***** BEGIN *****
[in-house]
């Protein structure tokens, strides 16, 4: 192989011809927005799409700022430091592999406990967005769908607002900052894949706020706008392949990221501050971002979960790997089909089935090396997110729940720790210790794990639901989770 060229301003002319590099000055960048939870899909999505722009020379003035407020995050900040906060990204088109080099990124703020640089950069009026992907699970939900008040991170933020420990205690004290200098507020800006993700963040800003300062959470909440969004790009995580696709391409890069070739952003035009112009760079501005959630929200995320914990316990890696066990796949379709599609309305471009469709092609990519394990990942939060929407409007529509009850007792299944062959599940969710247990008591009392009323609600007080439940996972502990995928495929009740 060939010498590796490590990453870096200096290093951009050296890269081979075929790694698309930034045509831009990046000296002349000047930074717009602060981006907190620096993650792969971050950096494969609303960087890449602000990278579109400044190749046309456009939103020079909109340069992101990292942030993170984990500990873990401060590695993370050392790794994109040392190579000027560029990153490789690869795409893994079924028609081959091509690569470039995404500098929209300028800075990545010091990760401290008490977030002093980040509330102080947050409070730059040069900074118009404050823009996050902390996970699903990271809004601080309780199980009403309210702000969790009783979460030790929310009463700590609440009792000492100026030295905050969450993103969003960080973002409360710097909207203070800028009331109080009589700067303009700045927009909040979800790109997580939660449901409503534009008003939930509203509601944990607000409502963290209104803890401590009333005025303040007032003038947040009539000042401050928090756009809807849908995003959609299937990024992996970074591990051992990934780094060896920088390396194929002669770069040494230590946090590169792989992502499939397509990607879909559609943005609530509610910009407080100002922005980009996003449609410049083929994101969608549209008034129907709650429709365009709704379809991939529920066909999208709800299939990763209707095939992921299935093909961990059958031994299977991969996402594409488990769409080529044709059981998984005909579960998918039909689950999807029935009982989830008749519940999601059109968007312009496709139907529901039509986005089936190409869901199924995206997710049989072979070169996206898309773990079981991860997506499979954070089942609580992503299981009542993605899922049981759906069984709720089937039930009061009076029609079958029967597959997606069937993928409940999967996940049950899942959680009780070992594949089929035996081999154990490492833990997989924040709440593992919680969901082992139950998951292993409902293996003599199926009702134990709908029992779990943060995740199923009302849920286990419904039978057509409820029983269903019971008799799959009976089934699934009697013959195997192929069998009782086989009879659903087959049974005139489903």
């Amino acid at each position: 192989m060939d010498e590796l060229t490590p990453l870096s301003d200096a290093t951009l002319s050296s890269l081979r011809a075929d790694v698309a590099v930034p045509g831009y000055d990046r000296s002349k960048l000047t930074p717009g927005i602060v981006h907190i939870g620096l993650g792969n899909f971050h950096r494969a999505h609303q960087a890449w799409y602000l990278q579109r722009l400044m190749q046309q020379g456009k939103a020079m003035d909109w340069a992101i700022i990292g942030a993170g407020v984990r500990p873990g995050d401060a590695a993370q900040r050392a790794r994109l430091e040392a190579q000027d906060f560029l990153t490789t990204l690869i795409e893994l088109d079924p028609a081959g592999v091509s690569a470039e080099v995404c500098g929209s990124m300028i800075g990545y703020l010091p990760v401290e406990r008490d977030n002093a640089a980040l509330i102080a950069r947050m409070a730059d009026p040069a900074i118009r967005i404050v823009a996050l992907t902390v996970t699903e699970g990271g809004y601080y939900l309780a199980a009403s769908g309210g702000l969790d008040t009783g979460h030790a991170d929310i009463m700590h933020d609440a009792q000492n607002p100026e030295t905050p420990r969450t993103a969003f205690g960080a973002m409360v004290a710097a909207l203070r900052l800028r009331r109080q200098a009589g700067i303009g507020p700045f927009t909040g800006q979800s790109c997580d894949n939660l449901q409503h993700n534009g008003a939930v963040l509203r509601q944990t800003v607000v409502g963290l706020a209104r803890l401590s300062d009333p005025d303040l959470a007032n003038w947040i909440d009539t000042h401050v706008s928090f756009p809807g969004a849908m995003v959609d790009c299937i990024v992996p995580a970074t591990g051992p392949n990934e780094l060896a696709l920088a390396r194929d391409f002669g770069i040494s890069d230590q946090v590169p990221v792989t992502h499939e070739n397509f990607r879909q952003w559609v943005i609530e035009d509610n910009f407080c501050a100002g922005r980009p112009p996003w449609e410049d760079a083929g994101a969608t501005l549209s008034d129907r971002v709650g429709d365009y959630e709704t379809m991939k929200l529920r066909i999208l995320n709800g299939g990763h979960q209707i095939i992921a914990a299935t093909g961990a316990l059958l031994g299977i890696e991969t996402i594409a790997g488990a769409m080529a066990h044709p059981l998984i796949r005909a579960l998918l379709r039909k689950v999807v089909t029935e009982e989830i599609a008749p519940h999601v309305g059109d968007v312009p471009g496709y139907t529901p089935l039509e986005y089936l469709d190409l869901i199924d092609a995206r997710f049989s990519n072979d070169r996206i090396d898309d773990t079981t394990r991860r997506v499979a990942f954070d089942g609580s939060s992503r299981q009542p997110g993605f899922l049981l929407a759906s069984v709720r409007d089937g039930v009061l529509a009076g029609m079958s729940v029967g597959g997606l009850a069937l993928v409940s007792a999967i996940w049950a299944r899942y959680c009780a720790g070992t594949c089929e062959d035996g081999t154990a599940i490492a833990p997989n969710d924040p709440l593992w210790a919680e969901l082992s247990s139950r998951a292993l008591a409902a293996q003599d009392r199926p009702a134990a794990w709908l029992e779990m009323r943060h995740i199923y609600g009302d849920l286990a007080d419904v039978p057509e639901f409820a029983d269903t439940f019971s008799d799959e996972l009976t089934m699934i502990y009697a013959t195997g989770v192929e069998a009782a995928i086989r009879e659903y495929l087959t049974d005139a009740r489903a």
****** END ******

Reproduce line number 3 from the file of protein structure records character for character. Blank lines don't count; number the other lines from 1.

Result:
């Amino acid at each position: 192989m060939d010498e590796l060229t490590p990453l870096s301003d200096a290093t951009l002319s050296s890269l081979r011809a075929d790694v698309a590099v930034p045509g831009y000055d990046r000296s002349k960048l000047t930074p717009g927005i602060v981006h907190i939870g620096l993650g792969n899909f971050h950096r494969a999505h609303q960087a890449w799409y602000l990278q579109r722009l400044m190749q046309q020379g456009k939103a020079m003035d909109w340069a992101i700022i990292g942030a993170g407020v984990r500990p873990g995050d401060a590695a993370q900040r050392a790794r994109l430091e040392a190579q000027d906060f560029l990153t490789t990204l690869i795409e893994l088109d079924p028609a081959g592999v091509s690569a470039e080099v995404c500098g929209s990124m300028i800075g990545y703020l010091p990760v401290e406990r008490d977030n002093a640089a980040l509330i102080a950069r947050m409070a730059d009026p040069a900074i118009r967005i404050v823009a996050l992907t902390v996970t699903e699970g990271g809004y601080y939900l309780a199980a009403s769908g309210g702000l969790d008040t009783g979460h030790a991170d929310i009463m700590h933020d609440a009792q000492n607002p100026e030295t905050p420990r969450t993103a969003f205690g960080a973002m409360v004290a710097a909207l203070r900052l800028r009331r109080q200098a009589g700067i303009g507020p700045f927009t909040g800006q979800s790109c997580d894949n939660l449901q409503h993700n534009g008003a939930v963040l509203r509601q944990t800003v607000v409502g963290l706020a209104r803890l401590s300062d009333p005025d303040l959470a007032n003038w947040i909440d009539t000042h401050v706008s928090f756009p809807g969004a849908m995003v959609d790009c299937i990024v992996p995580a970074t591990g051992p392949n990934e780094l060896a696709l920088a390396r194929d391409f002669g770069i040494s890069d230590q946090v590169p990221v792989t992502h499939e070739n397509f990607r879909q952003w559609v943005i609530e035009d509610n910009f407080c501050a100002g922005r980009p112009p996003w449609e410049d760079a083929g994101a969608t501005l549209s008034d129907r971002v709650g429709d365009y959630e709704t379809m991939k929200l529920r066909i999208l995320n709800g299939g990763h979960q209707i095939i992921a914990a299935t093909g961990a316990l059958l031994g299977i890696e991969t996402i594409a790997g488990a769409m080529a066990h044709p059981l998984i796949r005909a579960l998918l379709r039909k689950v999807v089909t029935e009982e989830i599609a008749p519940h999601v309305g059109d968007v312009p471009g496709y139907t529901p089935l039509e986005y089936l469709d190409l869901i199924d092609a995206r997710f049989s990519n072979d070169r996206i090396d898309d773990t079981t394990r991860r997506v499979a990942f954070d089942g609580s939060s992503r299981q009542p997110g993605f899922l049981l929407a759906s069984v709720r409007d089937g039930v009061l529509a009076g029609m079958s729940v029967g597959g997606l009850a069937l993928v409940s007792a999967i996940w049950a299944r899942y959680c009780a720790g070992t594949c089929e062959d035996g081999t154990a599940i490492a833990p997989n969710d924040p709440l593992w210790a919680e969901l082992s247990s139950r998951a292993l008591a409902a293996q003599d009392r199926p009702a134990a794990w709908l029992e779990m009323r943060h995740i199923y609600g009302d849920l286990a007080d419904v039978p057509e639901f409820a029983d269903t439940f019971s008799d799959e996972l009976t089934m699934i502990y009697a013959t195997g989770v192929e069998a009782a995928i086989r009879e659903y495929l087959t049974d005139a009740r489903a």